Monday, March 5, 2007

Dreams of Spending State School Funds

Last week at a breakfast meeting at The Century Foundation's upper East Side townhouse, right wing education commentator Sol Stern and former leader of the Campaign for Fiscal Equity Michael Rebell surprised each other by agreeing that Governor Spitzer's proposed education funding plan was a great idea. To my disappointment, but not surprise, they also agreed that mandating class size reduction for part of the money was wrong.

Rebell, now affiliated with Columbia Teachers' College, wanted the money spent on teacher training. It appears that the Department of Education is in the process of putting major money into the hands of a consortium of teacher education groups (including Mr. Rebell's?). Mr. Stern, by contrast had a pet project he, and, it appears the Bush Administration, favor for funding: phonics.

It's been a while since I've thought about Stern's issue. I'd always been an agnostic in the debates between "whole language" and phonics advocates. It had seemed to me that children differ in their learning styles and needs. Some seemed to do well with "whole language," some with phonics; many seemed to thrive with a mixture. To my mind, one of the advantages of smaller classes has been that teachers in them could better tailor teaching to the differing needs of individual children. Therefore, I was surprised by Stern's claim that phonics was the only "scientifically" proven method for teaching reading and referred by the National Reading Panel , which he described as a "Congressionally appointed " group, but which might also be called a "vast right-wing conspiracy." Does anyone know this literature?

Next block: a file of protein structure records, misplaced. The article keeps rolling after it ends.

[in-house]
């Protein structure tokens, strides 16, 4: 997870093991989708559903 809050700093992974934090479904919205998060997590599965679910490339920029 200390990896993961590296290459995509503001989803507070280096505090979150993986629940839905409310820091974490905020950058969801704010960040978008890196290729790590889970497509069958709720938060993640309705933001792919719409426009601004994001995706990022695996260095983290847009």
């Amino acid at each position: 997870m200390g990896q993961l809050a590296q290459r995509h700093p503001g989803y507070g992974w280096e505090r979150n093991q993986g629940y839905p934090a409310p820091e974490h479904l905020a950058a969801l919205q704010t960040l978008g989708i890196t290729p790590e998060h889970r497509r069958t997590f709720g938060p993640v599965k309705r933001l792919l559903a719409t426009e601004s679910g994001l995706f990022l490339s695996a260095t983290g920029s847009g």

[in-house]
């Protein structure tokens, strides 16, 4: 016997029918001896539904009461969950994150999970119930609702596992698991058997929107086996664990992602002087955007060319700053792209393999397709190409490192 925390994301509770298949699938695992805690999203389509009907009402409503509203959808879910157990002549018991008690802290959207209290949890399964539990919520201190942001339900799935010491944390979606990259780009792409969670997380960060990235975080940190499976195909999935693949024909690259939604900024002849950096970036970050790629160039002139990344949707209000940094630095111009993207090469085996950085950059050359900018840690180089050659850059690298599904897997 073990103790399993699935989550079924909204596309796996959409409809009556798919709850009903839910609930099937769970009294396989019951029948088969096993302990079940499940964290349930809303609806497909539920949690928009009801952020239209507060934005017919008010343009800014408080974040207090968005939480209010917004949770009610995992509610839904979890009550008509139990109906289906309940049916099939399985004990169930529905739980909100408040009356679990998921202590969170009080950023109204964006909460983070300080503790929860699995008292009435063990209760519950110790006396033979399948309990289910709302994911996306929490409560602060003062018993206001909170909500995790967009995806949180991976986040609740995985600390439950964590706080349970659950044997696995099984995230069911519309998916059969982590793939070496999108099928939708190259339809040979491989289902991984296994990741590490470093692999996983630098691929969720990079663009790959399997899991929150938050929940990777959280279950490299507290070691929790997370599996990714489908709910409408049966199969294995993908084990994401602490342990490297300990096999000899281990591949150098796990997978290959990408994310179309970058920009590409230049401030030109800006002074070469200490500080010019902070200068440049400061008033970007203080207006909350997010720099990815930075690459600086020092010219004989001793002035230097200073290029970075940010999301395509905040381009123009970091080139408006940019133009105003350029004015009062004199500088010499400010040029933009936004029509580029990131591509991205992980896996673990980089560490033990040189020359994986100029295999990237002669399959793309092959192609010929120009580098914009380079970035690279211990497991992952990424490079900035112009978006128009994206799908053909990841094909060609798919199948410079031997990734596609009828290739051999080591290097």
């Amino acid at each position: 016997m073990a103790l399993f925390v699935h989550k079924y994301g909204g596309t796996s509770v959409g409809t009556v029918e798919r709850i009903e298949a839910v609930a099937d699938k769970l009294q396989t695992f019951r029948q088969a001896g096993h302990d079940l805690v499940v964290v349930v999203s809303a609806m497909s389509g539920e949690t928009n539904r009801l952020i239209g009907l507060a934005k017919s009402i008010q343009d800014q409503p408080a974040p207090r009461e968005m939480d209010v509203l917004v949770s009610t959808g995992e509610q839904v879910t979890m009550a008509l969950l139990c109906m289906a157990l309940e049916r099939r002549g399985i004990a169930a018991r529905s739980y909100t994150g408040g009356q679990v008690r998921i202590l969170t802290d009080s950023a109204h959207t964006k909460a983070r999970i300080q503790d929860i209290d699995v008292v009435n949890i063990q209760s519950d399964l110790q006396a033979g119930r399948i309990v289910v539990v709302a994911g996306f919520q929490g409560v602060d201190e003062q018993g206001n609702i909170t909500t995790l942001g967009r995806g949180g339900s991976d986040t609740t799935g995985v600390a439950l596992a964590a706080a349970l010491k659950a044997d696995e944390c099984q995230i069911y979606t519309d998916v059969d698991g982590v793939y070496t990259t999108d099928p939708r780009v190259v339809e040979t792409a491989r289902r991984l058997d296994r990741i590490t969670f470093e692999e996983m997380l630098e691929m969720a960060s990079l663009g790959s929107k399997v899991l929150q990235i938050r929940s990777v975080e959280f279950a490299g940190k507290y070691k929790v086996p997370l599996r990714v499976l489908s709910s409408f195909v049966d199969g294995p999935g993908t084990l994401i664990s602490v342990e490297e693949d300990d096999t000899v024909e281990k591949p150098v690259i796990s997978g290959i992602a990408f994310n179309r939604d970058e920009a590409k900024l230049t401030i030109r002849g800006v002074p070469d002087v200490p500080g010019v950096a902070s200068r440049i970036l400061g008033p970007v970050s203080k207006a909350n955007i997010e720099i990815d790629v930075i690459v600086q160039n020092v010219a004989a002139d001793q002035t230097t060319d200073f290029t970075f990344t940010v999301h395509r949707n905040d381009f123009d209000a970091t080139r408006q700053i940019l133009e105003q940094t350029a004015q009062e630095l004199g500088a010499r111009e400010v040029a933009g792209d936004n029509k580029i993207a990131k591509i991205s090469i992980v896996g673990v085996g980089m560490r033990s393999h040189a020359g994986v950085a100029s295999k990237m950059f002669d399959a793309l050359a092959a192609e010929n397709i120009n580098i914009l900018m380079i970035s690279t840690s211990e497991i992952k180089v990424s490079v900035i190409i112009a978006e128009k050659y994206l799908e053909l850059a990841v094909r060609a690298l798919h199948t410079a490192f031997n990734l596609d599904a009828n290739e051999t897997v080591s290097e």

1 comment:

Daniel Millstone said...

Bad Spelling: A kind and more careful reader than I noticed and pointed out that I misspelled Michael Rebell's name. (Not Rubell)